As he was about to lead his army back by the road over which it had come, which ran through a level country without trees, a man of the Mardian race, who had great familiarity with the Parthian habits, and had already shown himself faithful to the Romans in the battle over the engines of war,1
came to Antony and urged him in his flight to keep close to the hills upon his right, and not to expose an encumbered army of legionaries to so large a force of mounted archers, in bare and extended tracts;
this was the very thing, he said, which Phraates had designed when he induced him by friendly conferences to raise the siege; he himself, he said, would conduct the army by a way that was shorter and furnished a greater abundance of provisions.
On hearing this, Antony took counsel with himself. He did not wish to have the appearance of distrusting the Parthians, now that a truce had been made, but since he approved of the shorter road and of having their march take them past inhabited villages, he asked the Mardian for a pledge of his good faith.
The Mardian offered to let himself be put in fetters until he should bring the army safely into Armenia, and he was put in fetters, and led them for two days without their encountering trouble. But on the third day, when Antony had put the Parthians entirely out of his thoughts, and was marching along in loose order because of his confidence, the Mardian noticed that a dike of the river had been recently torn away, and that the stream was flowing out in great volume towards the road over which their march must be made.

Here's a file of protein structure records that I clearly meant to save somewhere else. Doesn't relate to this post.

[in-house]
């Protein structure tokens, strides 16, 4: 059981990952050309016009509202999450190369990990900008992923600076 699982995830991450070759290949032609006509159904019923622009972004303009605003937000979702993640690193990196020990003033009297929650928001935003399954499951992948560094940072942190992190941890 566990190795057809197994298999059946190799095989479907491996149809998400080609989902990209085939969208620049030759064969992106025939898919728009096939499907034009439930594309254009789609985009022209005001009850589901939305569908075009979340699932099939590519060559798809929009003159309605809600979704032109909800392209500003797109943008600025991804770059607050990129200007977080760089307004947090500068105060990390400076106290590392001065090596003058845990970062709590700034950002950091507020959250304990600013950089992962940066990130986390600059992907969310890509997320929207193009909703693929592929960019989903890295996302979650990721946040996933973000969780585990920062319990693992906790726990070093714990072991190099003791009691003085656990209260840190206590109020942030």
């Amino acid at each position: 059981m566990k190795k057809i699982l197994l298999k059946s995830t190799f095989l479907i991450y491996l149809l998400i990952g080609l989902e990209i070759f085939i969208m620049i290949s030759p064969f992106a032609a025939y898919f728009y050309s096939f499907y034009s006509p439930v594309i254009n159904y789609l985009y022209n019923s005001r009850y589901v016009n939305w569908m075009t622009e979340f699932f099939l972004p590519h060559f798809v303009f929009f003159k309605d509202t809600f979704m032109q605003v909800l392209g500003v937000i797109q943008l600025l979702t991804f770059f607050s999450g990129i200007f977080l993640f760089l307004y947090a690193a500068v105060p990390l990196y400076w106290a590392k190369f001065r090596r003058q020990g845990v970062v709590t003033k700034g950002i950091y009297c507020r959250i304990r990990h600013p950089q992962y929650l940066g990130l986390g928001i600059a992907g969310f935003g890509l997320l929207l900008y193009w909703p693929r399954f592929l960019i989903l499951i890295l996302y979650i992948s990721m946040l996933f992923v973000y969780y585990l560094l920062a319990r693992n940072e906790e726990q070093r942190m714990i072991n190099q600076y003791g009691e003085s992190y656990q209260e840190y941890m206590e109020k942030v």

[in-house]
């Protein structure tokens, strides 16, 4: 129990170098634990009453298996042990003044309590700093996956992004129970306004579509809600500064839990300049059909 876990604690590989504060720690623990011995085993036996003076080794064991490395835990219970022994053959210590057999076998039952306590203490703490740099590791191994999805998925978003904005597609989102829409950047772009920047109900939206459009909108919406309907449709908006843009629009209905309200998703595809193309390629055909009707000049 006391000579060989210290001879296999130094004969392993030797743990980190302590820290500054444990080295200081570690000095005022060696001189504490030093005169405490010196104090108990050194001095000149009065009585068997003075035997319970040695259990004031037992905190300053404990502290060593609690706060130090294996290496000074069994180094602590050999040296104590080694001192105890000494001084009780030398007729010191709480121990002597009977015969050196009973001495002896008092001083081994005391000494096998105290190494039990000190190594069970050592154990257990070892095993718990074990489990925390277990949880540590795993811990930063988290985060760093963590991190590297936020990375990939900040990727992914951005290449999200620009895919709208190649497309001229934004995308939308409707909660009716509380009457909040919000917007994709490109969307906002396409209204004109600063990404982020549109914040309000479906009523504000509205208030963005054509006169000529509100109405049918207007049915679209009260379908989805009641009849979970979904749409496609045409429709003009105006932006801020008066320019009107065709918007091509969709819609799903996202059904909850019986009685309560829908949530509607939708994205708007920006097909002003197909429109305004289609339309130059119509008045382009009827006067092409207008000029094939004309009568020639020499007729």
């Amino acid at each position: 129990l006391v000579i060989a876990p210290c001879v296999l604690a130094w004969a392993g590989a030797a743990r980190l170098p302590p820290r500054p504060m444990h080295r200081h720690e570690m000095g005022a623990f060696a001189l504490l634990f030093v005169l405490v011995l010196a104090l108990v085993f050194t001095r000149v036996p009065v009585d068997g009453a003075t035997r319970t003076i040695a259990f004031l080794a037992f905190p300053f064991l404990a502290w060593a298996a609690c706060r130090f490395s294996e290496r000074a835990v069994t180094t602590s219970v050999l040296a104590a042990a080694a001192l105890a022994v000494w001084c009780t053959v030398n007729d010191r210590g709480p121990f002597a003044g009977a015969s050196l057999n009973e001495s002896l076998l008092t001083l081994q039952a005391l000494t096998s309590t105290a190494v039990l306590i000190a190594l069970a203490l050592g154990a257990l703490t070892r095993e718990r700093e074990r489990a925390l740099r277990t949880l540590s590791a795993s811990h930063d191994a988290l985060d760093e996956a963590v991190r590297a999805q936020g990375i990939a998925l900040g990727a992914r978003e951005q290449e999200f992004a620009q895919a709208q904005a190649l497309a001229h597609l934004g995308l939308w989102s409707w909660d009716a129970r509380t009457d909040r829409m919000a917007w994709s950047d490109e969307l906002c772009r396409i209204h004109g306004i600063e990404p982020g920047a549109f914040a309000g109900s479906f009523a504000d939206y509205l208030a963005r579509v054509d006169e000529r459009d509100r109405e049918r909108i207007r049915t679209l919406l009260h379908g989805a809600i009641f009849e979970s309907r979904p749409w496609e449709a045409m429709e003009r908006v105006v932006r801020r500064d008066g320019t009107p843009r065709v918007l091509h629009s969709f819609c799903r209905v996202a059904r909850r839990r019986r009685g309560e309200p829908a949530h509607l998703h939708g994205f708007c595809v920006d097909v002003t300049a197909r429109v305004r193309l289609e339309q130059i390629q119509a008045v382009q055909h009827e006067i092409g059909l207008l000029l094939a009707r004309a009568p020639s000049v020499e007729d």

He comprehended that this was the work of the Parthians, throwing the river in their way to obstruct and delay the Roman march, and urged Antony to look out and be on his guard, as the enemy were near. And just as Antony was setting his legionaries in array and arranging to have his javelineers and slingers make a sally through them against the enemy, the Parthians came into view and began to ride around the army in order to envelope and throw it into confusion on all sides.
Whenever the Roman light-armed troops sallied out against them, the Parthians would inflict many wounds with their arrows, but sustain yet more from the leaden bullets and javelins of the Romans, and therefore withdraw. Then they would come up again, until the Celts, massing their horses together, made a charge upon them and scattered them, so that they showed themselves no more that day.